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Attitude and Vaccination Status of Healthcare Workers against Hepatitis B Infection in a Teaching Hospital, Ethiopia.

1. Introduction

Hepatitis B infection has been a major public health threat that affects nearly two billion people worldwide with 350 million chronic cases and more than 2 million deaths every year [1]. The disease is mainly transmitted by percutaneous or mucosal exposure to infected blood or other bodily fluids and numerous forms of human contact have been suggested to transmit hepatitis B virus (HBV): perinatal/mother-to-child, nonsexual, sexual, needle-sharing, and occupational/healthcare-related forms [2]. The disease causes chronic infection, resulting in cirrhosis of the liver, liver cancer, liver failure, and death. Furthermore, extrahepatic lesions can occur in other organs of the body, particularly in the kidney [3].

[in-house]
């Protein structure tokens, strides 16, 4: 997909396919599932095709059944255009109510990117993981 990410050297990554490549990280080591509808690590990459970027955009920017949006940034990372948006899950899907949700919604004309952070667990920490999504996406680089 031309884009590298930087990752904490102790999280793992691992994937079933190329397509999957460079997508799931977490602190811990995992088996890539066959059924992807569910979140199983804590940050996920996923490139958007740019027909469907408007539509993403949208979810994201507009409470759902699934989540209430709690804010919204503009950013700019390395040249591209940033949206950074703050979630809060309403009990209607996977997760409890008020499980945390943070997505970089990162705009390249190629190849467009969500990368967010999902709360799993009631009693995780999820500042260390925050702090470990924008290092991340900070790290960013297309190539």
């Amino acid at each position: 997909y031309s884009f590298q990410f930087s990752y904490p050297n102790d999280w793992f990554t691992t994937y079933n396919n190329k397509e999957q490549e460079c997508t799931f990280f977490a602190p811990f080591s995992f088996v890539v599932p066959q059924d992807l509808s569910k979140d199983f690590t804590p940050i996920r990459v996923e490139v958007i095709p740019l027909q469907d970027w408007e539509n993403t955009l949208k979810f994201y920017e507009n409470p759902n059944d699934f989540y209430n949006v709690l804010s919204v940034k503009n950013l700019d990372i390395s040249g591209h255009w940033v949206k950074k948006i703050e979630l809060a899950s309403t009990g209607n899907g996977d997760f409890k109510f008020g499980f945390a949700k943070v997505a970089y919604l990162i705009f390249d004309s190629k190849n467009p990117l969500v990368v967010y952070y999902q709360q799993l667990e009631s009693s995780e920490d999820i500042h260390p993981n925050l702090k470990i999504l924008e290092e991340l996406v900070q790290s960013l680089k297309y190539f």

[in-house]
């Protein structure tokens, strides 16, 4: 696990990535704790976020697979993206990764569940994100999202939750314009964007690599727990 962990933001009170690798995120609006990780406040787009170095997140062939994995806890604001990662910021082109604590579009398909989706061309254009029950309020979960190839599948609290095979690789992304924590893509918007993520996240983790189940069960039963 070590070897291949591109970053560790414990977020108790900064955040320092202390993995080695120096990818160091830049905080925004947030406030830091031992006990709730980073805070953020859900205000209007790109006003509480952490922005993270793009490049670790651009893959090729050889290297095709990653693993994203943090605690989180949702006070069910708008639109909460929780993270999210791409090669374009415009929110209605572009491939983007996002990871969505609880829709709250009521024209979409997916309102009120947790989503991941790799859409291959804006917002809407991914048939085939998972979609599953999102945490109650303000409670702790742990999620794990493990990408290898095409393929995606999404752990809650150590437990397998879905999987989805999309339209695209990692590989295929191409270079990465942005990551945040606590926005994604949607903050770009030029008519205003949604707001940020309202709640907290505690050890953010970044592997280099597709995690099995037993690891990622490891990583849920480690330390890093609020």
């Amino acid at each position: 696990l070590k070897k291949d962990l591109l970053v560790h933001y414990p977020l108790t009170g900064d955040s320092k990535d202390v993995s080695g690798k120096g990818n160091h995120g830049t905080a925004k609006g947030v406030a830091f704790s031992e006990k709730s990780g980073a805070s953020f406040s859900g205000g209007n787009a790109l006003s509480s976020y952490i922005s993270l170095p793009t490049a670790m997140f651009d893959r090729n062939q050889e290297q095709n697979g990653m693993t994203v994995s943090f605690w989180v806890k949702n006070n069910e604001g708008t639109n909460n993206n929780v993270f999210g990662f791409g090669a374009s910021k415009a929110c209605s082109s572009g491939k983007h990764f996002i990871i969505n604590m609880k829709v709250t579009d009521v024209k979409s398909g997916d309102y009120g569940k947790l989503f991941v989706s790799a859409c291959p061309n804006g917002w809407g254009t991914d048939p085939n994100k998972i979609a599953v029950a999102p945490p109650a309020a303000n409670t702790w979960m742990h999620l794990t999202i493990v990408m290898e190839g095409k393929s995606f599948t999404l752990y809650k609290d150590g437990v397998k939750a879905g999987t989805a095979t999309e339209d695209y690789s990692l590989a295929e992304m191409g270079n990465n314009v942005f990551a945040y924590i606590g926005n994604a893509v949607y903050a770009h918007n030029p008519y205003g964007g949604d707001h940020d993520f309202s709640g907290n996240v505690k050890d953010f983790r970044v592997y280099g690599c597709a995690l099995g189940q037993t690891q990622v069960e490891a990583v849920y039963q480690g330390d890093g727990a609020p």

Since contact with body fluid of an infected person is one of the principal modes of transmission of the causative virus of hepatitis B infection, healthcare workers (HCWs) constitute one of the high-risk groups for this infection because of their repeated exposure [4]. World Health Organization (WHO) estimated that, of the 35 million HCWs worldwide, 3 million experience percutaneous exposure to blood pathogens each year and 2 million of those HCWs are exposed to hepatitis B virus [5-8]. In general, prevalence of HBV infection among healthcare providers is approximately ten times greater than the general population [9]. More importantly, HCWs in developing countries are at serious risk of infection from blood-borne pathogens because of the high prevalence of such pathogens in many poorer regions of the world, especially in endemic areas like Sub-Saharan Africa [10].